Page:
By the way. I know that an attack using 100kBTC, or even 10kBTC is very unlikely, and if TruthCoin gets to that size, it should be stable enough. But what I'm arguing really is that those attacks may keep happening with smaller market caps (10-100BTC).

QuoteEven if someone bought up 75% of a branch, people could stop trading on it, and clone the 25% unpurchased part
My instinct is that cloning a branch would cause problems with TruthCoin valuation, or with soft pegging / replicating portfolio. If I have X bitcoins' equivalent on a branch, and it gets cloned (forked?). Do I maintain X bitcoins' equivalent on both branches? I must either misunderstand the way cloning works, or the pegging mechanism you mentioned works.

If your defence is that in case of trouble community will strip away the attacker of TruthCoins or VoteCoins by performing a clone/branch fork, doesn't that mean that I'm really trusting the community, and not the system?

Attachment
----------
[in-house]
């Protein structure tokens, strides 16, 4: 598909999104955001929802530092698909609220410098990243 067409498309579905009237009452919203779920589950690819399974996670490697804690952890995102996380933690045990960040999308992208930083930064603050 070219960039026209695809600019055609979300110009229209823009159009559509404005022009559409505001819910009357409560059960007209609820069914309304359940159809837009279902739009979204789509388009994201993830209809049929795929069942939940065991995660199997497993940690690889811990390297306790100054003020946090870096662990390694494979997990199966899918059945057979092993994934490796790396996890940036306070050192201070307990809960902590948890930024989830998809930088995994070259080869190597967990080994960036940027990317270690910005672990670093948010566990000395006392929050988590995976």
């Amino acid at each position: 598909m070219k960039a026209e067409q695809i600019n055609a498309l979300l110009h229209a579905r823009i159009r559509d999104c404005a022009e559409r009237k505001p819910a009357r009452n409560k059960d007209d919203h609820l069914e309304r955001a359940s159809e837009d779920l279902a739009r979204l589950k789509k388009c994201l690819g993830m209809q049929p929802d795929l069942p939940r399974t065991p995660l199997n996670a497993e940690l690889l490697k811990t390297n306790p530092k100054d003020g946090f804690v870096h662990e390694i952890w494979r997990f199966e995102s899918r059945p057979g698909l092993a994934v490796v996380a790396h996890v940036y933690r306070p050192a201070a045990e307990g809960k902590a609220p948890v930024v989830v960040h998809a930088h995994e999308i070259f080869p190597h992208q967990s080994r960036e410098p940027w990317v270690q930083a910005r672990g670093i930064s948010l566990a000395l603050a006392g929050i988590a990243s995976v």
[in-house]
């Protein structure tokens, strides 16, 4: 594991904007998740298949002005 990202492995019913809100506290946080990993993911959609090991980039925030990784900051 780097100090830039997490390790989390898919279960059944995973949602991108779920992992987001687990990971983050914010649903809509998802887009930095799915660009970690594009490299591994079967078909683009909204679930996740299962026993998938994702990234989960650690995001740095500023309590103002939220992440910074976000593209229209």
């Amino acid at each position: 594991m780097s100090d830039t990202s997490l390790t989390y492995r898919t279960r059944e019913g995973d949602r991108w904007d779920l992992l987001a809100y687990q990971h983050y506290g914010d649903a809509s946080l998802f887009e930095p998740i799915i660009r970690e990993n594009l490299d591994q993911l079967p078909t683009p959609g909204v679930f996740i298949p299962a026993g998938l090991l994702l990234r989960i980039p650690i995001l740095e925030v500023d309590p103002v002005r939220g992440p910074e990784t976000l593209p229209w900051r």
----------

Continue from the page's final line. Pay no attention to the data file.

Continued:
QuoteThanks for helping to improve the idea! I think I am learning more from this discussion than from anyone else (XCP, BTS, MSC, etc).

Thanks for providing all the answers :) And sorry if some of the questions seem ignorant - I'm an entrepreneur, not an economist or a stock trader, but I try hard to understand all the terminology and concepts.
What if attacker does the following:

- puts a ton of TruthCoins on the main branch by betting all the possible outcomes of an event X - therefore losing only the fees
- then triggers a MetaVote by freezing any one of the branches?

In other words - doesn't MetaVote mechanism provide even a simpler way of attacking? The only cost would be the fees for betting all the possible outcomes of an event X, and 20% of VoteCoins. And of course a cost of freezing the capital within TruthCoins for a long enough time.